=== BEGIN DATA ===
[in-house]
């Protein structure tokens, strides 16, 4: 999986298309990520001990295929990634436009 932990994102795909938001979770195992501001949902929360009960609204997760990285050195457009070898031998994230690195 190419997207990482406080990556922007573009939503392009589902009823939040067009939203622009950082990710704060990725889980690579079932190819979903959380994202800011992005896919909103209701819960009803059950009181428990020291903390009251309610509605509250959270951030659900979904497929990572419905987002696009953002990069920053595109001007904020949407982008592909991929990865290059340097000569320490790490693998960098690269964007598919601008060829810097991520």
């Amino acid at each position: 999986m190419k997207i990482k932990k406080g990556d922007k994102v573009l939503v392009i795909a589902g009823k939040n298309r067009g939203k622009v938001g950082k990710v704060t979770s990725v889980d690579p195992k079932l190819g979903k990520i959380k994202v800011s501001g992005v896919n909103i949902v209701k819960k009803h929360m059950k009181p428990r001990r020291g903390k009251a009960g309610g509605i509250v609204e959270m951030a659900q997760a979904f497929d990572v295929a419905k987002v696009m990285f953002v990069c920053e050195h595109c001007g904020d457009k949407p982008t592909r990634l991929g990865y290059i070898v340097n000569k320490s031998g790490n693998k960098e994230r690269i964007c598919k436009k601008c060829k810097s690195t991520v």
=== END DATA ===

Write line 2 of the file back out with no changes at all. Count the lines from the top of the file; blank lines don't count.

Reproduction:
């Protein structure tokens, strides 16, 4: 999986298309990520001990295929990634436009 932990994102795909938001979770195992501001949902929360009960609204997760990285050195457009070898031998994230690195 190419997207990482406080990556922007573009939503392009589902009823939040067009939203622009950082990710704060990725889980690579079932190819979903959380994202800011992005896919909103209701819960009803059950009181428990020291903390009251309610509605509250959270951030659900979904497929990572419905987002696009953002990069920053595109001007904020949407982008592909991929990865290059340097000569320490790490693998960098690269964007598919601008060829810097991520």